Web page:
U.S. President Joe Biden has held talks with British Prime Minister Boris Johnson on coordinating plans for the evacuation of thousands of people in Afghanistan with just over a week left before the Taliban says it will stop allowing foreign troops to enable the exodus.
"They discussed the ongoing efforts by our diplomatic and military personnel to evacuate their citizens, local staff, and other vulnerable Afghans," the White House said in a readout of the call on August 23.
"They also discussed plans for the G7 virtual leaders' meeting tomorrow (August 24), underscoring the importance of close coordination with allies and partners in managing the current situation and forging a common approach to Afghanistan policy," the statement added.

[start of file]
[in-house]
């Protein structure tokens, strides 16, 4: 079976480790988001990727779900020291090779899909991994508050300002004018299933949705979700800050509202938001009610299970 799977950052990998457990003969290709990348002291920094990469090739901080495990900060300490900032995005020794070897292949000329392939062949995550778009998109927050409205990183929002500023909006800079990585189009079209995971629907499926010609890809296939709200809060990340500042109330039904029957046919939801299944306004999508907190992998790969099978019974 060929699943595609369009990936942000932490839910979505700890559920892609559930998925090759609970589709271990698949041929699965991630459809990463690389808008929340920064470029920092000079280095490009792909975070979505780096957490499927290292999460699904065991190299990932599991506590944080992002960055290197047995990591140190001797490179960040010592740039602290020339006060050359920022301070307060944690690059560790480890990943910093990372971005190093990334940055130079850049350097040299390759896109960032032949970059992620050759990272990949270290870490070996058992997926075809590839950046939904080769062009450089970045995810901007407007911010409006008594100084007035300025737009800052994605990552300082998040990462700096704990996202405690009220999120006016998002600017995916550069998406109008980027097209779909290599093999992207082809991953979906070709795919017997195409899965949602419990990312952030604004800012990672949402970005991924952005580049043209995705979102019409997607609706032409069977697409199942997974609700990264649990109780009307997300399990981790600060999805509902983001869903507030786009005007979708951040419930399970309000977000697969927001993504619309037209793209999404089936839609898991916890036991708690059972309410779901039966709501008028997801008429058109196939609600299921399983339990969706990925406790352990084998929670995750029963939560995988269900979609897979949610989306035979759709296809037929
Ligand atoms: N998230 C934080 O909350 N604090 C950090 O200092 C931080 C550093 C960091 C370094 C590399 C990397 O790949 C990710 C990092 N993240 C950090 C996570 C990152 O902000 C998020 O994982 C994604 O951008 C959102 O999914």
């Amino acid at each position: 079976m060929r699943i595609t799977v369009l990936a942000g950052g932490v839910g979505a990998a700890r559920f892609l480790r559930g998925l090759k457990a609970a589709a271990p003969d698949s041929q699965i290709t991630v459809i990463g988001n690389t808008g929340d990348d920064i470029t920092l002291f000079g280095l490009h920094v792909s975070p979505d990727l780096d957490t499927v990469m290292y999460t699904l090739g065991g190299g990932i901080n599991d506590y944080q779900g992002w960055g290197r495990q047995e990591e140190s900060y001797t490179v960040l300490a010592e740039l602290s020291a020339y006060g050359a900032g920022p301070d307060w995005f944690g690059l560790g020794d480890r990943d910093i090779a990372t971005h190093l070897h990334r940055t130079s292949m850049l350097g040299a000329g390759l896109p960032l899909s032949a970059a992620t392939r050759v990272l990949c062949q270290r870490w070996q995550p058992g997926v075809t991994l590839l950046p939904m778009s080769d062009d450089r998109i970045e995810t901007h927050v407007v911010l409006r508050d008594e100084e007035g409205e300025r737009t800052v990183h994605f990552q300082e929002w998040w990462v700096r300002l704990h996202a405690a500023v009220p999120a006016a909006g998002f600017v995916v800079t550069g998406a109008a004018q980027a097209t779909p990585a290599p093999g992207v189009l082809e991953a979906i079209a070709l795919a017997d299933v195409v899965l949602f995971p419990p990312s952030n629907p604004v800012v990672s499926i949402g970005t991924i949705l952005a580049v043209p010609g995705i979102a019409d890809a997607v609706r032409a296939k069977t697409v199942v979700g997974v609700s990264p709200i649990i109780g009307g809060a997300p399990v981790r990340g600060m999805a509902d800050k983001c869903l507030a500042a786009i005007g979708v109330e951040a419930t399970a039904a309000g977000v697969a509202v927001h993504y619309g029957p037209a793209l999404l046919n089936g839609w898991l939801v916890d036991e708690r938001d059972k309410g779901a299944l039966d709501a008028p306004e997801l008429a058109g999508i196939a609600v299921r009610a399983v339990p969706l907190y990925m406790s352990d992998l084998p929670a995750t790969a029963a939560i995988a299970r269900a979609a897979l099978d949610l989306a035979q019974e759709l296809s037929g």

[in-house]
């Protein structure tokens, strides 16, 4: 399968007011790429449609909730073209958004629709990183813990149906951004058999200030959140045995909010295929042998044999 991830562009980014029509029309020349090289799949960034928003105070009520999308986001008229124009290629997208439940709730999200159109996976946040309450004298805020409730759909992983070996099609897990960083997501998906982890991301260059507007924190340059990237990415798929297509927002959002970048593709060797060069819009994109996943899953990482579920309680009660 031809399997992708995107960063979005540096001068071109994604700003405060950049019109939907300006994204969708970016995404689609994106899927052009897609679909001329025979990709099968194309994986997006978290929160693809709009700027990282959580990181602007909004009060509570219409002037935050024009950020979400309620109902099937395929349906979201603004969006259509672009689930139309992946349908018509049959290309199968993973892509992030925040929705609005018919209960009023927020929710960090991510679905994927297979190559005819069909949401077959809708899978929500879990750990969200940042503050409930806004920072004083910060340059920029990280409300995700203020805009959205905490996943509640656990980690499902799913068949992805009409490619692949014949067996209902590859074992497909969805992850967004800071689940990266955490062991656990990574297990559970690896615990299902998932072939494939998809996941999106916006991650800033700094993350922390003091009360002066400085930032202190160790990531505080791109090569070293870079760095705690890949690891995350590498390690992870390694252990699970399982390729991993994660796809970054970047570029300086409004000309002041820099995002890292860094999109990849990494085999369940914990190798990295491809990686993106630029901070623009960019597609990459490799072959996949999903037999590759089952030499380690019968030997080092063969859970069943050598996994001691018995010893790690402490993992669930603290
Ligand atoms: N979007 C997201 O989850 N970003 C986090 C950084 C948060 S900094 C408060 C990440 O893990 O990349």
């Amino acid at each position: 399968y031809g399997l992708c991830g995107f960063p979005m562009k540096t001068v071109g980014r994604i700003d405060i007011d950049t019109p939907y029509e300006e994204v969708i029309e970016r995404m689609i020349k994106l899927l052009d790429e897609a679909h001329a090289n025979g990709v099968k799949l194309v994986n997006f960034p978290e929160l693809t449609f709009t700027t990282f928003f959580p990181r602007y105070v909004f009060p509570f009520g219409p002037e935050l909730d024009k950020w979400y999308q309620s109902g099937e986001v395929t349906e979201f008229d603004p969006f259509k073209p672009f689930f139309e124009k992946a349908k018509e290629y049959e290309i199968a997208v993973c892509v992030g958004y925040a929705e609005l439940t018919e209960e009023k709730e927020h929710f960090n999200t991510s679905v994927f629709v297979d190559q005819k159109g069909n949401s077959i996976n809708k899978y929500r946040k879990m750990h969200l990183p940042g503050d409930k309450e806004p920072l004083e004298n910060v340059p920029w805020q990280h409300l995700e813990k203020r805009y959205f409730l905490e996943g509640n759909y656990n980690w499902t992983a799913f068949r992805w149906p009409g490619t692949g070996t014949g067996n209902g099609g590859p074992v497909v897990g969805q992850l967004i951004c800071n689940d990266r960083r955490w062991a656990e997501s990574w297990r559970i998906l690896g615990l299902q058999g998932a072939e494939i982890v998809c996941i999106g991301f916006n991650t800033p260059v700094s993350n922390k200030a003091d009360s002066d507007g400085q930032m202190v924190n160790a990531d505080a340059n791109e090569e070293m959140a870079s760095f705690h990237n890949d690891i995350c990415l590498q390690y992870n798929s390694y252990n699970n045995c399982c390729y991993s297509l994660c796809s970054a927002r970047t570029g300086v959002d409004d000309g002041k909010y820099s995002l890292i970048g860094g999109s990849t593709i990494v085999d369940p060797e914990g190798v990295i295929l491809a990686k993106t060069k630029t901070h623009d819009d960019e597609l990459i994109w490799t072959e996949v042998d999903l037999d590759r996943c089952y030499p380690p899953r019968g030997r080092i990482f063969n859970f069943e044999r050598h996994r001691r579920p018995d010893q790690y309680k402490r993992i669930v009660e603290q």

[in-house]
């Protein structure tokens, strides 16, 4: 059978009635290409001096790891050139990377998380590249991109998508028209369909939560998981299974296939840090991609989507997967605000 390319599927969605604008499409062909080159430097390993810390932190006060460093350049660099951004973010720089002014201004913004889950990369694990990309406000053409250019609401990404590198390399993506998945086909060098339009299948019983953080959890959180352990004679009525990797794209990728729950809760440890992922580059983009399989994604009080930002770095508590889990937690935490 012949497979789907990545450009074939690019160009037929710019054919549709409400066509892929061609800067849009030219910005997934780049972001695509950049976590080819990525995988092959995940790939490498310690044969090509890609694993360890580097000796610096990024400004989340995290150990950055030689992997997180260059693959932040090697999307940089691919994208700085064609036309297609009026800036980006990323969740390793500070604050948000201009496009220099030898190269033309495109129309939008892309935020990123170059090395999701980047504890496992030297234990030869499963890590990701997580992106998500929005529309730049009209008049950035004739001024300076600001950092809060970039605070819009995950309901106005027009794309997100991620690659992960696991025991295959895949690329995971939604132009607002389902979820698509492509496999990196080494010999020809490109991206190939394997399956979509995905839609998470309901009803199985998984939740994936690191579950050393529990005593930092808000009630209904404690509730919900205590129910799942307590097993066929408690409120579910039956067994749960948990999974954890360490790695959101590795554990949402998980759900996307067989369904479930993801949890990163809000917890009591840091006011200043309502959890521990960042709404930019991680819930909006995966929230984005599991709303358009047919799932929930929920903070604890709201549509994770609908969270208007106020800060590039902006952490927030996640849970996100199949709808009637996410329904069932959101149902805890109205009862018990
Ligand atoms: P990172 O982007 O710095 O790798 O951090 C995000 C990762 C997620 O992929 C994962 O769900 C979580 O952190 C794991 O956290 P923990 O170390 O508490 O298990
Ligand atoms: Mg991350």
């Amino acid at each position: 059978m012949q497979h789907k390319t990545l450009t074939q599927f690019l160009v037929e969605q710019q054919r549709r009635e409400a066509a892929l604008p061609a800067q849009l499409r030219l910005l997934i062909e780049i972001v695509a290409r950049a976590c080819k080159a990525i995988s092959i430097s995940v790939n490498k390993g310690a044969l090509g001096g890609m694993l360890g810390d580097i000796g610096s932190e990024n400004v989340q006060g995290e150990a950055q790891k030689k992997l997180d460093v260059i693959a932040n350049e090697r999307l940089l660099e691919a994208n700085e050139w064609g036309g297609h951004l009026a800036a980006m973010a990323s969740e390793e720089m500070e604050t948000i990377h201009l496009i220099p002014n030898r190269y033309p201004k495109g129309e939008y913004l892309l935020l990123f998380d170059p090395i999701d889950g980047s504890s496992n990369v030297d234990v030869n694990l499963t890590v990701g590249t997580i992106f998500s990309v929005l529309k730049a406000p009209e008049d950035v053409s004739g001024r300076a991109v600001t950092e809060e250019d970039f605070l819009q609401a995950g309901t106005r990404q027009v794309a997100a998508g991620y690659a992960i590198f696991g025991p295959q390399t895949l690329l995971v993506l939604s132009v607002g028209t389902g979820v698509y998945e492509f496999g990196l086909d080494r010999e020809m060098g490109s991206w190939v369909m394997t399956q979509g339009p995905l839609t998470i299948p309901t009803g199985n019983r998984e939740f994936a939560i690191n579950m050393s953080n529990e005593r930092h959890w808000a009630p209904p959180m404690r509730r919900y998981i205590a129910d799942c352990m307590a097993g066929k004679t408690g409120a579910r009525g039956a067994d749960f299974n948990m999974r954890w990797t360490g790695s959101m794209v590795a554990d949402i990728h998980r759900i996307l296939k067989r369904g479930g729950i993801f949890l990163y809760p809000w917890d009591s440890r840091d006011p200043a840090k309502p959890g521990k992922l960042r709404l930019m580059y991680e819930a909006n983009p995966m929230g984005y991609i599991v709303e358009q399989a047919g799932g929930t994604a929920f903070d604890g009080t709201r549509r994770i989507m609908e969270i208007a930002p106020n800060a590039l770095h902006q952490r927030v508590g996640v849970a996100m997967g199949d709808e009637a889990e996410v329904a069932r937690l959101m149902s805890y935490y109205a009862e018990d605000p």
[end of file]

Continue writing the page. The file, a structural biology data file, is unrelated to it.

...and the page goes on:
According to Johnson's office, Biden and the British prime minister "discussed the ongoing efforts by the U.K. and U.S. to coordinate the rapid and safe evacuation of our nationals and those who previously worked with our governments from Kabul International Airport."
The two leaders "also agreed to continue working together to ensure that those who are eligible to leave are able to, including after the initial phase of the evacuation has ended."
The crisis has prompted Western leaders to consider keeping foreign troops at the Kabul airport beyond an August 31 deadline saying it may be necessary to ensure the safety and freedom of thousands of locals who worked alongside foreign troops over two decades of conflict in the war-torn country. Many fear retaliation from Taliban militants for their work with the West.
Earlier on August 23, a Taliban spokesman said the group would consider an extension a provocation that could spark "consequences."